(Recasts to include market reaction to U.S. data )
By Dhara Ranasinghe and Abhinav Ramnarayan
LONDON, Sept 6 (Reuters) - Bond yields across the euro area fell sharply on Tuesday, pushed down by expectations that the ECB might deliver more stimulus when it meets this week and following weaker-than-expected U.S. data.
Spanish government bond yields slid almost 7 basis points and were set for their biggest one-day fall in almost six weeks as, along with the prospects of ECB easing, its economy showed signs of resilience to a domestic political stalemate that looks unlikely to be broken before December at the earliest.
Across the region, bond yields were 5-7 bps lower as investors speculated that the European Central Bank may extend its 1.7 trillion euro asset purchase programme and increase the pool of eligible bonds at Thursday’s policy meeting.
The fall in yields gathered pace on news that the U.S. economy’s service sector expanded more slowly in August than in July, with the fall the largest since the 2008 financial crisis.
The data, which followed Friday’s weak jobs numbers, supported a view that U.S. rates are likely to rise later rather than sooner, pushing Treasury yields down.
“The rally in euro zone bond markets today has been persistent and across the region, suggesting that there is speculation about what the ECB will do this week,” said BNP Paribas European rate strategist Patrick Jacq. “The weaker-than-expected ISM number has only added to the rally.”
Germany’s benchmark 10-year Bund yield fell to a three-week low at minus 0.109 percent, while 30-year yields tumbled more than 6 bps to 0.45 percent.
A gauge of long-term euro zone inflation expectations fell to its lowest level since July. The five-year, five-year breakeven forward fell below 1.26 percent -- towards record lows and further from the ECB’s near 2 percent inflation target.
“There is a bit of bullishness in the market ahead of the ECB meeting,” said Orlando Green, European fixed income strategist at Credit Agricole. “We are looking for an extension of the bond-buying programme.”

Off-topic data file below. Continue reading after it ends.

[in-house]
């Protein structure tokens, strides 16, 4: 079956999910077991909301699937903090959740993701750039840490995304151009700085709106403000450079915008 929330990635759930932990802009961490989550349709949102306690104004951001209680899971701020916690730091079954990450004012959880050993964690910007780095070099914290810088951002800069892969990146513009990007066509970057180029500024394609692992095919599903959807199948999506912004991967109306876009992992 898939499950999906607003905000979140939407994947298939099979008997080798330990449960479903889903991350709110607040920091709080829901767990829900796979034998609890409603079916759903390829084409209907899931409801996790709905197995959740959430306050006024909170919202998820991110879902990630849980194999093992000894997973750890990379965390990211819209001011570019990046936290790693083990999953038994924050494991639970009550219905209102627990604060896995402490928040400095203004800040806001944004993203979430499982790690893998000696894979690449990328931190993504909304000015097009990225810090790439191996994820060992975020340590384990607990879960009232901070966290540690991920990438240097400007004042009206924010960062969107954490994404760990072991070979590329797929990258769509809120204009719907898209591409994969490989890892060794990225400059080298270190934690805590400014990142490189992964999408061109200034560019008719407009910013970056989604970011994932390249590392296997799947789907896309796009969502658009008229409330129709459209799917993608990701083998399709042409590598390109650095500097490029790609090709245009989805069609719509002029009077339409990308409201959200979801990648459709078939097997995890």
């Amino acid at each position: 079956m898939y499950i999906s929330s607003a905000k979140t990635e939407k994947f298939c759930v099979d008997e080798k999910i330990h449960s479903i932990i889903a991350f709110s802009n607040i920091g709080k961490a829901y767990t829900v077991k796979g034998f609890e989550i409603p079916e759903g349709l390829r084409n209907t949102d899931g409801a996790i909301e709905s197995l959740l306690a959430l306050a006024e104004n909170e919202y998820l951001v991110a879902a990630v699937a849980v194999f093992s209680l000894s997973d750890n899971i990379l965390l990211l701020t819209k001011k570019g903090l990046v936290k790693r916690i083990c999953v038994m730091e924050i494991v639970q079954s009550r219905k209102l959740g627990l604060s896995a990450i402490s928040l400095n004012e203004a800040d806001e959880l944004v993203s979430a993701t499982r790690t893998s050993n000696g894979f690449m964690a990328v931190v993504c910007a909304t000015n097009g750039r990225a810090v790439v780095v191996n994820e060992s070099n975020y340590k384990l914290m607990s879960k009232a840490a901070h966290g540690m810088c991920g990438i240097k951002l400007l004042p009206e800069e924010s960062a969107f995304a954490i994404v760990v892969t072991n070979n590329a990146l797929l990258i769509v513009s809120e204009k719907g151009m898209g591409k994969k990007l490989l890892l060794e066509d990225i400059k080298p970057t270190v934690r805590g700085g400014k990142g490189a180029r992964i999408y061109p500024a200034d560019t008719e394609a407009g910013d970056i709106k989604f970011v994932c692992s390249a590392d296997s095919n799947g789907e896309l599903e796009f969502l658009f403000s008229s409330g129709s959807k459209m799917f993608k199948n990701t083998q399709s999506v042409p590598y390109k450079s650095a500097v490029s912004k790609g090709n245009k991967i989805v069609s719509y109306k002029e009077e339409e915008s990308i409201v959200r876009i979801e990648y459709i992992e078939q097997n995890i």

Having lagged their peers last week amid political concerns, Spanish bonds were back in favour, with the 10-year yield falling as low as 0.93 percent, down from last week’s one-month high above 1 percent.
Acting prime minister Mariano Rajoy’s chances of forming a coalition government were dealt a blow on Friday after he failed to win parliament’s backing for a second time, increasing the likelihood of another election.
Ratings agency Moody’s said on Monday that prolonged political deadlock would hurt Spain’s credit rating .
“The political situation is unsatisfactory, but maybe we have gotten reconciled to the fact that there will be some sort of compromise eventually,” said Norbert Wuthe, senior analyst, government bond strategy at BayernLB.
“The PMI figures may also explain the outperformance over Italy,” he said. Spain 10-year bonds yield trades 15 bps below its Italian equivalent, compared with 12 bps last week.
Activity in Spain’s services expanded at a faster pace in August, a survey showed on Monday, as business remained brisk in the hotel and restaurants industry during a record summer for tourism.
For Reuters new Live Markets blog on European and UK stock markets see reuters://realtime/verb=Open/url=http://emea1.apps.cp.extranet.thomsonreuters.biz/cms/?pageId=livemarkets (editing by John Stonestreet)